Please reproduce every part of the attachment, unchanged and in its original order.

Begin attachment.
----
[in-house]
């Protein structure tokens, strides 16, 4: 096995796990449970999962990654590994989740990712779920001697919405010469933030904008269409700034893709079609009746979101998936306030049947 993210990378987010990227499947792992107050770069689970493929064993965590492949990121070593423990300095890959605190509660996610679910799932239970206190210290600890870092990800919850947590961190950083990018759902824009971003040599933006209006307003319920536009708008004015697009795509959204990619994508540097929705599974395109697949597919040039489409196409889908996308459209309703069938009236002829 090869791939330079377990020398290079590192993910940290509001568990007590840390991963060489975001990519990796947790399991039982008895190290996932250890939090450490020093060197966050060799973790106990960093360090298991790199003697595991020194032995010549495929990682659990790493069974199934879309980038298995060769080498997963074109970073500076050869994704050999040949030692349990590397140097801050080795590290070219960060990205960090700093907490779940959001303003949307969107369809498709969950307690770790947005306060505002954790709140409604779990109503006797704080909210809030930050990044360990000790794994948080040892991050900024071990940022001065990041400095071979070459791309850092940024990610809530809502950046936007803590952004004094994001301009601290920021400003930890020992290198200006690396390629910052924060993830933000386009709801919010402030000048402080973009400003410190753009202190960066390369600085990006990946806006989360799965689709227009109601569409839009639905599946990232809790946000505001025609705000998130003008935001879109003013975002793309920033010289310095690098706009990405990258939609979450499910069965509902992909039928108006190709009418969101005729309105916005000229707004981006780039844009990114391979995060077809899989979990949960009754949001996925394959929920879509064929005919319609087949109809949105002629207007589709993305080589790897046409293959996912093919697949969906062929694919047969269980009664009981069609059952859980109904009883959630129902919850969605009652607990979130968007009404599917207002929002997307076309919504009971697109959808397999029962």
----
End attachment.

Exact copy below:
[in-house]
């Protein structure tokens, strides 16, 4: 096995796990449970999962990654590994989740990712779920001697919405010469933030904008269409700034893709079609009746979101998936306030049947 993210990378987010990227499947792992107050770069689970493929064993965590492949990121070593423990300095890959605190509660996610679910799932239970206190210290600890870092990800919850947590961190950083990018759902824009971003040599933006209006307003319920536009708008004015697009795509959204990619994508540097929705599974395109697949597919040039489409196409889908996308459209309703069938009236002829 090869791939330079377990020398290079590192993910940290509001568990007590840390991963060489975001990519990796947790399991039982008895190290996932250890939090450490020093060197966050060799973790106990960093360090298991790199003697595991020194032995010549495929990682659990790493069974199934879309980038298995060769080498997963074109970073500076050869994704050999040949030692349990590397140097801050080795590290070219960060990205960090700093907490779940959001303003949307969107369809498709969950307690770790947005306060505002954790709140409604779990109503006797704080909210809030930050990044360990000790794994948080040892991050900024071990940022001065990041400095071979070459791309850092940024990610809530809502950046936007803590952004004094994001301009601290920021400003930890020992290198200006690396390629910052924060993830933000386009709801919010402030000048402080973009400003410190753009202190960066390369600085990006990946806006989360799965689709227009109601569409839009639905599946990232809790946000505001025609705000998130003008935001879109003013975002793309920033010289310095690098706009990405990258939609979450499910069965509902992909039928108006190709009418969101005729309105916005000229707004981006780039844009990114391979995060077809899989979990949960009754949001996925394959929920879509064929005919319609087949109809949105002629207007589709993305080589790897046409293959996912093919697949969906062929694919047969269980009664009981069609059952859980109904009883959630129902919850969605009652607990979130968007009404599917207002929002997307076309919504009971697109959808397999029962």